In recent days I have found the most extraordinary words coming out of my mouth and thoughts coming out of my head--things that in my wildest imagination, I could never envisage myself saying or thinking. And sometimes these words and thoughts have led to actions that, once again, have surprised me beyond all bounds.
For example, I had heard, and I honestly believed that people could offer up their difficulties for the benefit of others. I knew this was true, but I suppose there was a subconscious codicil to this overall principle--such action was for the saintly, for the cloistered nun, for the priest, for "professionals." If offering things up were televised, it would bear the big legal warning: "What you are seeing is done by trained professionals. Do not try this at home."
Gradually God worked on my hard heart and head. I came to realized that for what it was worth, I could do this also. I have only started doing so recently, in the past few months, and I have heard all around me extraordinary stories of grace. These are perhaps the little consolations that St. John of the Cross tells us are offered early on to beginners in prayer to encourage them to continue in the way of grace and prayer. And they are encouraging--they tell me that prayer and sacrifice works--often beyond our own wildest expectations.
I have always been pacifist in tendency--but a few years ago militantly so. I was a person who felt that those who did not hold my pacifist convictions either did not understand them or was in league with the devil. I never said as much aloud, but I'm sure my attitude must have conveyed something of my contempt for such people. Today, I remain committed to the cause of peace by conscience--I don't know if that COULD change (although I leave all to God), but I also am committed to the cause of individual liberty of conscience. It is not for me to dictate to another where they should stand on an issue that is so bound up in how God created them and the relationship between God and that person. More than that, it is incumbent upon me to support them in their convictions through my prayer and small sacrifices. My prayer must always be for the ever increasing strength of the bond between a soul and God.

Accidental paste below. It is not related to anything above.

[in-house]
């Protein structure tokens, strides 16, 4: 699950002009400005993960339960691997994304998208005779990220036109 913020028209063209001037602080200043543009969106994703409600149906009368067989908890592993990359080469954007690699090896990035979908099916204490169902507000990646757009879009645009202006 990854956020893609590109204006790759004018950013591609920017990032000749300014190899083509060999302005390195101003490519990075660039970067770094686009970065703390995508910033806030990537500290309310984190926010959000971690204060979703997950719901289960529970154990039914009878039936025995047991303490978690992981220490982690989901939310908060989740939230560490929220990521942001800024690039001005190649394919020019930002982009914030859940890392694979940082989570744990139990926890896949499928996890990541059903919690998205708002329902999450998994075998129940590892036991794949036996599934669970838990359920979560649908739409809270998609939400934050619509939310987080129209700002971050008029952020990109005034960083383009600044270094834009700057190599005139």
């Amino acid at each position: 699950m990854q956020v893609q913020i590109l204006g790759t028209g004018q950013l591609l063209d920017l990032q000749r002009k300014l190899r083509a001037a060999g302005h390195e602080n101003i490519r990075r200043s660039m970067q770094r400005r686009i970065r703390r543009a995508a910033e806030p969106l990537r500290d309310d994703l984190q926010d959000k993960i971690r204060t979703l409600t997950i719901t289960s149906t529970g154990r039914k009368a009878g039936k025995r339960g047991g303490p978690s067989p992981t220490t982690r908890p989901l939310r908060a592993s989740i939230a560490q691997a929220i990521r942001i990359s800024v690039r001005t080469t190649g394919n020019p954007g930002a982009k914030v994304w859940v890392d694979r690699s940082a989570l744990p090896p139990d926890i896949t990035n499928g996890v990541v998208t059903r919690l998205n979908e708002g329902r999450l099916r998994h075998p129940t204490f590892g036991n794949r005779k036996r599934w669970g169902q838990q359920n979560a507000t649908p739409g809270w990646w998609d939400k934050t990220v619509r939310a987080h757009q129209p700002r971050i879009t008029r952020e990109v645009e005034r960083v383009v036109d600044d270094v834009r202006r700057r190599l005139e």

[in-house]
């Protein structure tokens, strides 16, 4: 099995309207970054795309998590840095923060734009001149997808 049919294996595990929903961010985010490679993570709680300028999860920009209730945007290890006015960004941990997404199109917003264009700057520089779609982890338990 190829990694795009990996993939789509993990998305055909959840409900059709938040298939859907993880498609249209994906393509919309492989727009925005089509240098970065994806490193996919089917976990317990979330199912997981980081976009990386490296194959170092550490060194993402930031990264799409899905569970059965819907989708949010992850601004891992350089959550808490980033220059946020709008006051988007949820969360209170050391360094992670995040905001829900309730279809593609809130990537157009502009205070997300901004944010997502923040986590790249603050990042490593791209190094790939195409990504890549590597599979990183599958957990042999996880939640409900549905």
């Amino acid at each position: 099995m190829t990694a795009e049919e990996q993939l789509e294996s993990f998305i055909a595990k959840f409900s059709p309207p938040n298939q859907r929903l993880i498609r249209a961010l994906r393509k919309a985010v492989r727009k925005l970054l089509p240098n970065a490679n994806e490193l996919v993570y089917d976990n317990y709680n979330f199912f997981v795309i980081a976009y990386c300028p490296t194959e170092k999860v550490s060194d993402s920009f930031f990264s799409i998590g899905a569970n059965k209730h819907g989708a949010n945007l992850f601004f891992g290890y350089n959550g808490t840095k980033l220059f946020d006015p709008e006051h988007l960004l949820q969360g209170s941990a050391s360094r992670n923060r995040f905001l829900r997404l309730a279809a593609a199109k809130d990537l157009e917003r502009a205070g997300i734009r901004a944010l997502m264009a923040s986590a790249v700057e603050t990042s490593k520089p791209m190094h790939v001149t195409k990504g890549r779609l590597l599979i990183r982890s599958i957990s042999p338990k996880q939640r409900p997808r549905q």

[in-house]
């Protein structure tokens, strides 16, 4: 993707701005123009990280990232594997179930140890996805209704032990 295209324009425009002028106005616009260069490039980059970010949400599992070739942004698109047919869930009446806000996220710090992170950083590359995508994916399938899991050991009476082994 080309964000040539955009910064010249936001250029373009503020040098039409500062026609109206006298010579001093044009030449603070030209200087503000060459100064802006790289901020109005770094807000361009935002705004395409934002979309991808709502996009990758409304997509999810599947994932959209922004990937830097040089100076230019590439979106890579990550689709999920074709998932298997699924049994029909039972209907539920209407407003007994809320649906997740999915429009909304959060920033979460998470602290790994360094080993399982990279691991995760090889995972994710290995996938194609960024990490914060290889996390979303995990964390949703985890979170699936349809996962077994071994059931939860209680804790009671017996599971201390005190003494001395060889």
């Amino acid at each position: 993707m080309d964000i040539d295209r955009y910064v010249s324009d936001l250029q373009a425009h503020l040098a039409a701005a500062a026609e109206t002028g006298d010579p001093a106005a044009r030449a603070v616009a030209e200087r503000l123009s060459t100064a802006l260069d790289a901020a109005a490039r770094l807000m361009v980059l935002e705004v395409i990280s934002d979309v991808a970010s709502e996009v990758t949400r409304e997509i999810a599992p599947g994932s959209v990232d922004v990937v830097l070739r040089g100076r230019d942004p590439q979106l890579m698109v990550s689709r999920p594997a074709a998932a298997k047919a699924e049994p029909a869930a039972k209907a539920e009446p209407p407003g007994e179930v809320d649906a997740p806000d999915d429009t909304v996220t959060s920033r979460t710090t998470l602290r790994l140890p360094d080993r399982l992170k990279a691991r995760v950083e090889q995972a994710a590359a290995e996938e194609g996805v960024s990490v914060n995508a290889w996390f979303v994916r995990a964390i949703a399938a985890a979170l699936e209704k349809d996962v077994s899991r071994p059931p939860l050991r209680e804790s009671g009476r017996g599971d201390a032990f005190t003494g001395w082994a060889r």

Also recently I discovered that I do care about souls. I care about souls and their approach to God in a way that never entered my conscious life before. I am astounded by how much I care and by how much I want to pull others along with me into the Divine Ballroom--first to waltz, and then to tango with God. Strange metaphor, but I see before me St. Teresa and her sisters, tambourines and dancing. I see David who danced before the Lord. I am called to the intimate embrace and the magnificent openness of a dance with God.
I continue to be careless, lazy, self-serving, self-indulgent, and sometimes arrogant. God doesn't change your personality in one fell swoop--but I am more aware of the times these things surge to the forefront, and I am committed to letting God have His way with them. I still have vices and little attachments that I really want to give up, but have not yet the strength to abandon (Lord, let me observe silence, but not yet. Lord, let me pray continuously, so long as I can continue to read my Science Fiction books. . . you all know the drill). These are places where He will work if I will listen, observe, and obey.